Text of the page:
During the summer between my first and second years at the Episcopal Theological School (now the Episcopal Divinity School), I was a student chaplain at a state mental hospital. One day I was passing through a ward on my way to the ward to which I was assigned. I was walking quickly, chiefly because I was late, but also because I was aware that I was intruding on the living space of the ward's patients. Before I could make my way to the exit, a man approached and asked if God could forgive him. Not wanting to spend too much time in conversation, I asked him if he ever murdered anyone. He looked shocked and told me that, of course, he never. I replied that it was certain that God could forgive him, because God had forgiven Paul, who, at the very least, had conspired in the murders of the first Christain martyrs.
Paul understood the nature of sin and that it is in our human weakness that we fall under the power of sin. Paul knew that humans could not, by their own strength, escape from the power of sin. Having discovered for himself how God deals with sin and with sinners, Paul preached the Good News of forgiveness and reconciliation to Jew and Gentile alike.
Roman Catholic priest and theologian James Alison has suggested that the experience of the Resurrection for the disciples on the first Easter was the experience of being forgiven. All of them had, in one way or another, been unfaithful to Jesus - Peter in a very public way, but all of the rest in less public ways. When Jesus appeared to them, he didn't dress them down or chew them out for having failed him - something which most of us would do - but he simply said, "Peace be with you." Peace - the gift of being forgiven, the gift of being reconciled with Jesus, reconciled with God.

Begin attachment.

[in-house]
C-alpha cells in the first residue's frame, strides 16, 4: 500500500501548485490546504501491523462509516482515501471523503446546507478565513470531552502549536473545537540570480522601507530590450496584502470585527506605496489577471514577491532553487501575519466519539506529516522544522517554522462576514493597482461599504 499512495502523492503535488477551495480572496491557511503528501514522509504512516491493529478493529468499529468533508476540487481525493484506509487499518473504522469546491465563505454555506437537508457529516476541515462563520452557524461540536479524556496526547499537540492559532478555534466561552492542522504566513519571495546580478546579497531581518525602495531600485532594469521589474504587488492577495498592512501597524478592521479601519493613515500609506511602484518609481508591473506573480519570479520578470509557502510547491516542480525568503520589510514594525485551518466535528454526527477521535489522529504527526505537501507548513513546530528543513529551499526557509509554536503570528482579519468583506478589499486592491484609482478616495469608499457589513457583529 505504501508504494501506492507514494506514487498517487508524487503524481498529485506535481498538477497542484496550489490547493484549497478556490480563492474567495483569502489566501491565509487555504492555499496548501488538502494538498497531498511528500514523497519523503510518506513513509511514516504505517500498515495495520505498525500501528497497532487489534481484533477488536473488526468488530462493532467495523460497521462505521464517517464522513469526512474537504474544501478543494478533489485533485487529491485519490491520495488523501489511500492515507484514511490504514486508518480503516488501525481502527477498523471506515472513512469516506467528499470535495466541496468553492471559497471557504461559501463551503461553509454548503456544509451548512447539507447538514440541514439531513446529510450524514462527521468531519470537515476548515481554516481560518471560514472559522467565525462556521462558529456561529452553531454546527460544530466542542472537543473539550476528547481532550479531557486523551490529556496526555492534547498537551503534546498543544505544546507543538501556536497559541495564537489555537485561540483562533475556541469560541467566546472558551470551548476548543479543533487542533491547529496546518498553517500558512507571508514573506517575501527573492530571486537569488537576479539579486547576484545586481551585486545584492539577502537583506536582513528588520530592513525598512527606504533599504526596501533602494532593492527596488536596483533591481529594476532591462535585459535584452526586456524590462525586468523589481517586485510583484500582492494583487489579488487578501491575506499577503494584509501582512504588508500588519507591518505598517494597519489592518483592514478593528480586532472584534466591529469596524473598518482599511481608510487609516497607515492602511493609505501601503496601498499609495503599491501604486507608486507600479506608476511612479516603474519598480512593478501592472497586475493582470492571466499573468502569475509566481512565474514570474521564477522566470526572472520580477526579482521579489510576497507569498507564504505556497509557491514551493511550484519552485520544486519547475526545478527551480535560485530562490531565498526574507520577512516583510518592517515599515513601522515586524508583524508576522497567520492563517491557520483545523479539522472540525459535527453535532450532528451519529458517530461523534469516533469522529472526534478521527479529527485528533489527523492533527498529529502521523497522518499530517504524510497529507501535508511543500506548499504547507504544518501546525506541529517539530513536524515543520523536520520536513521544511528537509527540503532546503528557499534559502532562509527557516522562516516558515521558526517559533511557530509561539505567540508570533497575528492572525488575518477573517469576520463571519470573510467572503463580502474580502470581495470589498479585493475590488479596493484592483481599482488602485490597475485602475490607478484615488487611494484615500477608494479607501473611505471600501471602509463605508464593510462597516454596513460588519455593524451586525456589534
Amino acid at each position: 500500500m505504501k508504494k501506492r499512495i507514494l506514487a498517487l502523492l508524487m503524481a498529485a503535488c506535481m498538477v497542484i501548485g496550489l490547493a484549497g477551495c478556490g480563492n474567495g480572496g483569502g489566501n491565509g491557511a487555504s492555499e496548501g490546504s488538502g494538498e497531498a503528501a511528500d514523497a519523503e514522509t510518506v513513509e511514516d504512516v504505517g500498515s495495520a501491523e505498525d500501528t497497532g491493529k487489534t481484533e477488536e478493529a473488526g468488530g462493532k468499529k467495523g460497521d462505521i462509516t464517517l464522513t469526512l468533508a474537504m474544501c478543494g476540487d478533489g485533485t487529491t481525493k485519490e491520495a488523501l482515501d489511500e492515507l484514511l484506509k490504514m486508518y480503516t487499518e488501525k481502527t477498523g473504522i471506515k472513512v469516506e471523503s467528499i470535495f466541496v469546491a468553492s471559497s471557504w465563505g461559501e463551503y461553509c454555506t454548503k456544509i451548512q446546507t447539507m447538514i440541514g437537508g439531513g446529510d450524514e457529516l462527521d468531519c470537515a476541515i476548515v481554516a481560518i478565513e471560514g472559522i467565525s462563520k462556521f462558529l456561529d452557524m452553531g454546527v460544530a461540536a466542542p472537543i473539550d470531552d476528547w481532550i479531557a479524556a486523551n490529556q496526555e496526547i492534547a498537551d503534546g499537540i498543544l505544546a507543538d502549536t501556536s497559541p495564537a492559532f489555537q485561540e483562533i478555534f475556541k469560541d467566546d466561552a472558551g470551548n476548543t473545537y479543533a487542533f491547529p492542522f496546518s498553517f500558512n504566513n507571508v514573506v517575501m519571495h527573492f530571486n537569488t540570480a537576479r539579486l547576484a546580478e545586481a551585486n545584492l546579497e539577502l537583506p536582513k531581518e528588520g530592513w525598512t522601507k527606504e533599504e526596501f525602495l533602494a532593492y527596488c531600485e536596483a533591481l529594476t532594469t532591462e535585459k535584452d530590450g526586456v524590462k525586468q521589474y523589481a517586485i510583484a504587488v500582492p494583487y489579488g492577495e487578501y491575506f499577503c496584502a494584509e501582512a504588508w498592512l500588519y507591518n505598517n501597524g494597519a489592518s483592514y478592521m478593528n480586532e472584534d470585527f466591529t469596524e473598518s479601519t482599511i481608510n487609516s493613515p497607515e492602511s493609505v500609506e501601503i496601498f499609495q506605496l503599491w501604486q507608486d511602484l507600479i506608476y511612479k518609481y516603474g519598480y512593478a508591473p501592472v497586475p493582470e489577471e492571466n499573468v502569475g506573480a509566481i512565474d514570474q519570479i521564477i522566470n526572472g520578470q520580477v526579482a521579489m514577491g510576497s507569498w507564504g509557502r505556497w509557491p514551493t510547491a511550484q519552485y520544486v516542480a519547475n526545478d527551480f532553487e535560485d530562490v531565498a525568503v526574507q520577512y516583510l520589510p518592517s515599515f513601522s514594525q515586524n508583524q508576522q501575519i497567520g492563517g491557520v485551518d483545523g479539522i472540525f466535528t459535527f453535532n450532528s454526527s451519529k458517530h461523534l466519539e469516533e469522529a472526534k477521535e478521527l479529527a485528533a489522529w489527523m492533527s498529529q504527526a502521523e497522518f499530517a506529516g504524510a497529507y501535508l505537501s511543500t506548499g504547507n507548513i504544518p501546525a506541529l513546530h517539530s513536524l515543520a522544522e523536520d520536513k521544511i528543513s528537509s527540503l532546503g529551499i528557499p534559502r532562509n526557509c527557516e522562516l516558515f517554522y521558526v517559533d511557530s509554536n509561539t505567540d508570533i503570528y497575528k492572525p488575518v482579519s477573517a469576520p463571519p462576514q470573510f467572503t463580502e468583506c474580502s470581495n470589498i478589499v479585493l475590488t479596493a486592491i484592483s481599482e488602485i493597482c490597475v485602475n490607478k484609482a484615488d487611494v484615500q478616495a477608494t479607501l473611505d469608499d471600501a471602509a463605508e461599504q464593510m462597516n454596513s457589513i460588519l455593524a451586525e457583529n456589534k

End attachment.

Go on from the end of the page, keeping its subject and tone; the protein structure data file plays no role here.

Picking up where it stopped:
Alison has also suggested that God understands sin as that which can be forgiven. Far too many Christians think that God's attitude to sin is best reflected in the bumper sticker, "Jesus is coming back and he's pissed." But that certainly isn't the way that Jesus came either in his ministry or in his Resurrection. Jesus came with forgiveness and the power to transform us , and why should we expect that in his coming again it would be any different?